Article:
Monday, September 27, 2010

What Should Medical Assistant Students Learn?

The nature of a medical assistant's workplace today is different from that of the past. It is characterized by competition, cultural diversity, new technologies, and new management processes that require critical thinking, problem-solving and communication skills as well as advanced levels of various complex job skills.

Medical assistant students should be taught more than just skills related to a basic secretarial job and never become a "Girl-Friday" for the doctor on the clinical floors. Medical assistant students should be taught in all aspects of administrative and clinical skills, and be exposed to advanced interpersonal and resume writing skills which will prepare them for the demands and versatility needed to assist doctors and various other licensed health care providers, and land the better jobs.

Medical assistant programs need to provide health and medical skills education in clinical lab classrooms where they take on the role of working medical assistants and patients to practice skills they need. They should role-play scenarios to learn how to run the front and back office efficiently and productively.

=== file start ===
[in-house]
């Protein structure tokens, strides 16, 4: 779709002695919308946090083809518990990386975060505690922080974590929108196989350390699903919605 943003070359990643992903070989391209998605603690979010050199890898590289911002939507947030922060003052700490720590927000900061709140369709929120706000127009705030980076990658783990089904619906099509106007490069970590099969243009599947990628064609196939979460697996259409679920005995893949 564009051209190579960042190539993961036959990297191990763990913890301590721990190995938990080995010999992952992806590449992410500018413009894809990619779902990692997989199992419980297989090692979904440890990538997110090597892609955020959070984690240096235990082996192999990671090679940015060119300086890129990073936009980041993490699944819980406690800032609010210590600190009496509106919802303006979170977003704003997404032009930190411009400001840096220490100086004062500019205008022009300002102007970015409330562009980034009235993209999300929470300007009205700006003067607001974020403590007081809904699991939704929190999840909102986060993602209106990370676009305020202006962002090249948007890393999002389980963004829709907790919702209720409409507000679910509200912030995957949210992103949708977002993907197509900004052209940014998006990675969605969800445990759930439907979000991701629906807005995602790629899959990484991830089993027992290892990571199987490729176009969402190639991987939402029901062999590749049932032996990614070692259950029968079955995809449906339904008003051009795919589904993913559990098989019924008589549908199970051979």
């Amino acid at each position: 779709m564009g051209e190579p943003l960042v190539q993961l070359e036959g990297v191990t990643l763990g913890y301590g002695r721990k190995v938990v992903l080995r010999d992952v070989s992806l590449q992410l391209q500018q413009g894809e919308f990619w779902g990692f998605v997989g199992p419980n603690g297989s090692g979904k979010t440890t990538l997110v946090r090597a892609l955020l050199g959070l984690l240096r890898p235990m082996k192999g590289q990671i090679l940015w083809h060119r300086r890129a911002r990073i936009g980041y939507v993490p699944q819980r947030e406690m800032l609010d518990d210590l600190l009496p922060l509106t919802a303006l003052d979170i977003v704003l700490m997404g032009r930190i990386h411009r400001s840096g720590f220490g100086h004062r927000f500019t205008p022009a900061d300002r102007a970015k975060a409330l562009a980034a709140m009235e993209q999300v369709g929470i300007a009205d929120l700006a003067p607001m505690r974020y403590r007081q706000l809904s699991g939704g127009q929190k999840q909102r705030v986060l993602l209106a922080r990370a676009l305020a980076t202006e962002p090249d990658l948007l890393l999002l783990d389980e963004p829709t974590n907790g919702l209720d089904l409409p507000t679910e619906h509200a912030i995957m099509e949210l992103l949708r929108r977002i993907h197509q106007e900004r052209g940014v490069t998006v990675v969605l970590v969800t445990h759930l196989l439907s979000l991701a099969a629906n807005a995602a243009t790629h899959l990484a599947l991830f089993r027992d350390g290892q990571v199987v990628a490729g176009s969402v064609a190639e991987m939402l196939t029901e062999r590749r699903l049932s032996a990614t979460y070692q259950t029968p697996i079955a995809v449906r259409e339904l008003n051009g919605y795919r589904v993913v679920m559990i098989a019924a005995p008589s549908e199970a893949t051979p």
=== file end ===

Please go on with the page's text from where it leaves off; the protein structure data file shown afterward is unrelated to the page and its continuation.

Stay in Medical Assisting or Move On to Nursing?

Those who have worked in the medical assistant profession for some years often wonder if they should go on and become a nurse, or continue in the medical assisting field for much less pay than they would earn in nursing. Not surprisingly, many opt to stay, not because of the money (there is a huge difference between the medical assistant's wages and that of a nurse), but because of the strong relationships they have forged with the doctors, other healthcare staff, and with their patients, which almost always is long term.

To learn more about the medical assisting career please visit Medical Assistant NET on the Web.